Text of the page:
What advice would you give to an aspiring children’s book illustrator? 

Join SCBWI! In my planning process, it was the best move of all. 

What’s next for you? Do you have any events or projects coming up? Where can we learn more about you and your work?

The project that was to take up most of the summer is probably now sidelined because of the Coronavirus. So I’m enjoying revisiting watercolor painting for children’s book samples, and adding to an inventory of gallery paintings. 

To see more work, visit my website:
Check out my Instagram feed:
Friend me on FB too:

A little bit about the book:

Trees Make Perfect Pets, written by Paul Czajak and illustrated by Cathy Gendron

Abigail is determined to get the perfect pet.

So she chooses Fido. He keeps her cool from the sun, stays where she tells him, and even gives her air to breathe. That's because Fido is a tree!

But not everyone thinks having a tree as a pet is a good idea, though, especially when Fido starts to grow. Will Abigail be able to keep her perfect pet?

A little bit about the illustrator:

Cathy’s picture-making passion was sparked by an early painting class at the Toledo Museum of Art. She survived several years as an art director for both the Ann Arbor News and the Detroit Free Press before leaving to pursue illustration full-time. From then on, she has combined freelancing for books and magazines and teaching illustration at the College for Creative Studies in Detroit. She lives and works from her studio in Ann Arbor.

Tuesday, April 21, 2020

SCBWI-MI Calling for Indie Mentors!

Here's a special request from SCBWI-MI Indie Coordinator, David Stricklen:

As the Michigan Indie Coordinator, I am seeking to identify our indie high achievers and ask them to consider a role as an indie mentor.

This is an important first step in an effort to provide the most current and accurate information to our members and help them choose the right indie path to publishing for them.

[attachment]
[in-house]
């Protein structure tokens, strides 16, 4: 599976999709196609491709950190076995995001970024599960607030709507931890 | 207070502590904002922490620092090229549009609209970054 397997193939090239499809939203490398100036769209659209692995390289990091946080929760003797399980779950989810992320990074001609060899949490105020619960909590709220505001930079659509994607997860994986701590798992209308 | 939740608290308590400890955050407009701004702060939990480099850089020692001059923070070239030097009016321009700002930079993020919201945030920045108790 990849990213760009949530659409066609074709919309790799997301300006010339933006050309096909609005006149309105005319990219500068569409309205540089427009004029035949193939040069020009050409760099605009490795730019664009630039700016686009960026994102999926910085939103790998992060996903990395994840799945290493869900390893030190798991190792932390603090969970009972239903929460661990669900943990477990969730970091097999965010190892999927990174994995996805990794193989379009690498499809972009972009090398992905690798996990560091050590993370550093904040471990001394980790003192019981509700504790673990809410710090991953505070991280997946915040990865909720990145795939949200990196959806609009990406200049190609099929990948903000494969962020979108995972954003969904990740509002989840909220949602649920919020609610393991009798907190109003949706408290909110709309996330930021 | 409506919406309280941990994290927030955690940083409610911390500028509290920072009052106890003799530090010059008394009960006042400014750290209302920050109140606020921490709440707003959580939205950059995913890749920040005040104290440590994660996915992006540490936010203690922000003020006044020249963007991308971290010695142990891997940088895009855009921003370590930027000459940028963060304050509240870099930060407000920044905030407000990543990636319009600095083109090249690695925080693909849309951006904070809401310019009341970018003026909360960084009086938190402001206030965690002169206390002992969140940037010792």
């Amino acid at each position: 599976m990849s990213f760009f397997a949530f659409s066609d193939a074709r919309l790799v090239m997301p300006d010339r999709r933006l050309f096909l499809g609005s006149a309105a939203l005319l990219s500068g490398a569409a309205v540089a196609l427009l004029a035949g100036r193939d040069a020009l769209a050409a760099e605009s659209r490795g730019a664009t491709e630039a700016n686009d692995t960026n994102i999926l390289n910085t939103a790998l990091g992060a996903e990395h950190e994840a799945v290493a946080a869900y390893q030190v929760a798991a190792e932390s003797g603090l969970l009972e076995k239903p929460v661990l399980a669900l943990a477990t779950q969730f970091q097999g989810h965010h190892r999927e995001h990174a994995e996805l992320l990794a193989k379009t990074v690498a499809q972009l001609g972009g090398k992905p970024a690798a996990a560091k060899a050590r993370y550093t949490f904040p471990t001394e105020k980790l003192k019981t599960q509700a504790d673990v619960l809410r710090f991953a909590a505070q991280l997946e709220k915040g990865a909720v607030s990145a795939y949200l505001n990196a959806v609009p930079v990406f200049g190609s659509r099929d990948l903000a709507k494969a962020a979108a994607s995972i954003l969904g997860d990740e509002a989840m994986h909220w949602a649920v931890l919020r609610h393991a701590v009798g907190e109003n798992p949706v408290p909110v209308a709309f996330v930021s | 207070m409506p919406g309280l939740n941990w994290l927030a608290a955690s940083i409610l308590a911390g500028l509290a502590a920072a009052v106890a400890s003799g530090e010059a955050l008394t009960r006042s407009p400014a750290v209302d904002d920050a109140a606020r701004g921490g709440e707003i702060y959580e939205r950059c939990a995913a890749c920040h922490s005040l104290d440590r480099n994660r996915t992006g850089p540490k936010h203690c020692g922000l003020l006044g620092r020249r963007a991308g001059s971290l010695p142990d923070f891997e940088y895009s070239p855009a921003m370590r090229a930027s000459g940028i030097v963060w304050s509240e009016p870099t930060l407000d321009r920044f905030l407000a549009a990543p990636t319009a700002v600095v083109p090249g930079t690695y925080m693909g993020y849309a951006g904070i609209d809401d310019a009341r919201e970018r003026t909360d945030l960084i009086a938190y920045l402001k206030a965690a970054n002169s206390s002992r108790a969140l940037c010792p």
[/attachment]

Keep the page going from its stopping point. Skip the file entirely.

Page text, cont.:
Indie publishing would include hybrid publishing (combines aspects of traditional and self-publishing), vanity publishing (publishers do it all for a price), self-publishing (the author does it all), and digital. All of these various publishing methods would fall under the indie umbrella.

Mentor information will be added to the SCBWI Michigan website with a link to a special page called Independently Publishing Resources. On this page, visitors will find the indie mentor's bio, links to their work, contact information and their particular publishing path. Depending on the indie path members may be considering, they will now have identified the best resources for information.

Are you an indie high achiever? Would you agree to be a resource for members on the SCBWI-MI website? At a minimum, you should be able to answer yes to the questions below.

 ● I have independently published at least three picture books or two novels.
 ● I have sold a minimum total of 2,500 books.
 ● I have presented at a variety of schools and/or conferences.
 ● I have presented my work at a variety of book fairs.

If you would like to be one of our SCBWI-MI indie mentor resources, please email indie coordinator David Stricklen.

David Stricklen is the SCBWI-MI Indie Coordinator, Grand Rapids Shop Talk Coordinator, and the overall MI Shop Talk Administrator. Learn more about his middle-grade novels at

Coming up on the Mitten Blog:

Wendy BooydeGraaff will be here this Friday with Standard Manuscript Formatting in the KidLit World - just in time to submit your manuscripts for the SCBWI-MI Nonfiction Mentorship Competition. The submission window opens on May 5th.

Friday, April 17, 2020

Creative Gifting